Focusing on short-term commodity price trends, many investors and other market observers conclude that fundamentals do not affect prices, and that prices are determined primarily by speculative trading activities. These observations and hypothetical conclusions are understandable, given a cursory view of commodities markets.
They also are wrong.
Clearly, speculative trading activity has a lot to say about short-term and intraday price patterns. Longer term, however, fundamentals are extremely important to price levels and the trends that take them there. Investor and speculative trading patterns influence long-term price moves too, but it is the fundamental ebb and flow of supply and demand, including investor demand, that determines long-term commodities prices.
There are several key points to come to grips with before you can fully understand the role of fundamentals in prices.
First, it might sound overly simplistic, but it’s necessary to define what a fundamental is. Most of the purported and half-considered commodities analyzes published by partisans in the markets do not properly define the fundamentals. Many probably do not even know a proper definition of a commodities market fundamental.
Second, fundamentals must be measured accurately. This is an area in which most commodities markets suffer from inadequate provision of accurate measurements of supply, demand and other fundamental factors. The importance and the function of each fundamental in the price-determining process must be considered.
DEFINING & MEASURING
The concept of what fundamentals are fundamental in a commodities market sometimes is not clear—or it’s blatantly fudged.
Clearly one fundamental factor is investment demand. This is especially true for gold and silver. Often it is the most important factor in determining the price of a commodity. It is in gold, at least. However, it often is either ignored in a poor attempt at fundamental analysis, or it is distorted in its function and how it is viewed.
Investment demand is an off-balance sheet item in a classical commodities market analysis. In standard commodities research the supply-demand balance is measured as total supply, including primary production, secondary recovery and other sources of material, depending on the commodity, relative to fabrication or consumption demand.
Investment demand, however, is excluded here for several reasons. Commodities bought by investors retain their commodities form and are not transformed into products. They can be easily resold as their original commodities at a moment’s notice. And, investors buy differently than consumers. Consumers tend to buy less of a commodity as its price rises. Investors tend to buy more as the price rises.
Some market observers do not understand investment demand, so they exclude it; and that is a big mistake. For example, a recent palladium report by a palladium producer concluded that palladium prices were grossly overbought and should fall by more than half because industrial demand for palladium for use in fabricated products is so much lower than the annual total newly refined palladium supplies entering the market.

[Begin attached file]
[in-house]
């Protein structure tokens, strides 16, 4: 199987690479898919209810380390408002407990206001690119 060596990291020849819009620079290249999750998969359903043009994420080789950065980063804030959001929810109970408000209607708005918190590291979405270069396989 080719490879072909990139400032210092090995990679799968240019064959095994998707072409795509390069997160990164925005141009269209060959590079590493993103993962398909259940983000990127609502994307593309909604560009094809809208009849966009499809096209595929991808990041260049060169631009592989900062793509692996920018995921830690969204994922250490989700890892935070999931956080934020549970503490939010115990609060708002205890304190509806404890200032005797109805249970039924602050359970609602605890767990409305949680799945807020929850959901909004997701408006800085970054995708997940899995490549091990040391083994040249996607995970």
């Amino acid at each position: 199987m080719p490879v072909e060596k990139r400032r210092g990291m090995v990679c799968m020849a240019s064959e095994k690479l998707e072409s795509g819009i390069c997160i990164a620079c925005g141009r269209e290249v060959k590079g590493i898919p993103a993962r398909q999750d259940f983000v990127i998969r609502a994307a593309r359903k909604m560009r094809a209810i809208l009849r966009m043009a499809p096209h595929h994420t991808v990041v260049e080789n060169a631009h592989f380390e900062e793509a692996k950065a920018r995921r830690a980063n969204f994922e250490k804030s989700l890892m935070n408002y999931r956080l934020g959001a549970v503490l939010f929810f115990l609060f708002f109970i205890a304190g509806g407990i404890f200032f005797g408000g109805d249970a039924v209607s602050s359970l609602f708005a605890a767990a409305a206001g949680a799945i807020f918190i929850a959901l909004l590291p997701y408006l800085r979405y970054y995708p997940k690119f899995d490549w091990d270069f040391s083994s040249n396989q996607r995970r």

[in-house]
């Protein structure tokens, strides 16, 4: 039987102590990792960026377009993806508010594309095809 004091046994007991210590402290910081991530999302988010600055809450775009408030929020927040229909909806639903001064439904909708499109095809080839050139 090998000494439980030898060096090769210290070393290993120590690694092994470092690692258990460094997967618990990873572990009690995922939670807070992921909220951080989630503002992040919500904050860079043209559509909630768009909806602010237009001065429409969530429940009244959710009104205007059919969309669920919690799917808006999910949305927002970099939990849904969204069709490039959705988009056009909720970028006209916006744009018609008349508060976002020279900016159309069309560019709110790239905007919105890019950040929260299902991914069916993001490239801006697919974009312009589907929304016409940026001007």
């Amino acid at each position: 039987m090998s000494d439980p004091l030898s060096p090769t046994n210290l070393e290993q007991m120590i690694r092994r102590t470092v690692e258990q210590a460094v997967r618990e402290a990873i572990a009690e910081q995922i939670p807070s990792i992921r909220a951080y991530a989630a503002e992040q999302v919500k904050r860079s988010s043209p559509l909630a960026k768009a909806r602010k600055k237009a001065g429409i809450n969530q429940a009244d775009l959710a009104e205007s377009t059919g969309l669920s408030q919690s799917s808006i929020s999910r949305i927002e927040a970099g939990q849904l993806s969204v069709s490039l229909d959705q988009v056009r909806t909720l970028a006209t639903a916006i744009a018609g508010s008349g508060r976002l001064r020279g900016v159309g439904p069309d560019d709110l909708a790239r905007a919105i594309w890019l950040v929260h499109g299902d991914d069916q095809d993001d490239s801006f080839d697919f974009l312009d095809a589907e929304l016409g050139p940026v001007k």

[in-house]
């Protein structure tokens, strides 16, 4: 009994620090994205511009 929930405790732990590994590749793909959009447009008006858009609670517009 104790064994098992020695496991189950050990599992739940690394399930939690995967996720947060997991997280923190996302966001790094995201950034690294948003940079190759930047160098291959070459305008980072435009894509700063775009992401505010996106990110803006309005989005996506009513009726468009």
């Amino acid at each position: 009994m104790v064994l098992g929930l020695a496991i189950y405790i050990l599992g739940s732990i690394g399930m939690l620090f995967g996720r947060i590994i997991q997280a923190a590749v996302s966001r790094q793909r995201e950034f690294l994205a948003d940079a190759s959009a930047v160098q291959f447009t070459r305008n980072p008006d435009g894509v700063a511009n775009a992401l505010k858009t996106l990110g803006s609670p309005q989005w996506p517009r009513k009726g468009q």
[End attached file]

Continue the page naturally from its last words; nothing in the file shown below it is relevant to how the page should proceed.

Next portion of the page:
All of that is true. However, the surplus of newly refined supplies relative to fabrication demand in palladium at present is less than the amount of physical palladium that institutional investors have been wanting to buy.
As a result, the palladium price has risen from $180 in August 2005 to nearly $410 in May 2006, and currently is trading around $350 per ounce, which a high price on a historical basis. Palladium prices have risen in this way because of strong investment demand — not consumer demand — for physical metal. That is a fundamental factor in the market. To ignore it is to too narrowly define what a fundamental is.
To lump investor demand in with fabrication demand, as others do, is to ignore that those investors who have bought so much metal through the past 18 months could just as easily sell it. In fact, it’s often the case that a large individual investor will start to dump his position on the market.
This has indeed been happening in the palladium market lately. The palladium price was rising even as this institutional investor was selling several hundred thousand ounces of palladium. How could the price rise in the face of such heavy selling? It’s simple. Other investors were ready buyers, expecting prices to rise even further.
Even if you understand what is and is not a fundamental, and even if you have reasonably good data for measuring fundamental trends, you can still misunderstand what a fundamental means to price.
In 2000-01, for example, a major commodities trading bank almost convinced a consortium of gold mining companies to pay it $450 million throughout three years to promote gold use in jewelry. The argument the bank made to justify this was that the producers needed higher gold prices — the price was around $275 per ounce at the time — to survive financially, and that the way to get gold prices higher was to promote gold use in jewelry.
The problem was that gold use in jewelry is price elastic. If and when gold prices rise, gold use in jewelry will fall sharply. Gold prices had languished for two decades by 2000, and, interestingly, gold use in jewelry had more than tripled in volume. Lower jewelry demand was not driving prices lower. Lower investment demand, heavy short-selling by proprietary traders at banks and dealers and heavy central bank gold sales were driving prices lower. As the price of gold fell, gold was cheaper for both jewelry manufacturers and for jewelry consumers. Classically, they bought more gold at lower prices.
As prices later rose after 2001, jewelry demand fell sharply.
Jeffrey Christian is managing director of CPM where he is responsible for the total operation of CPM Group, supervising a group of analysts dedicated to precious metals and commodities market research.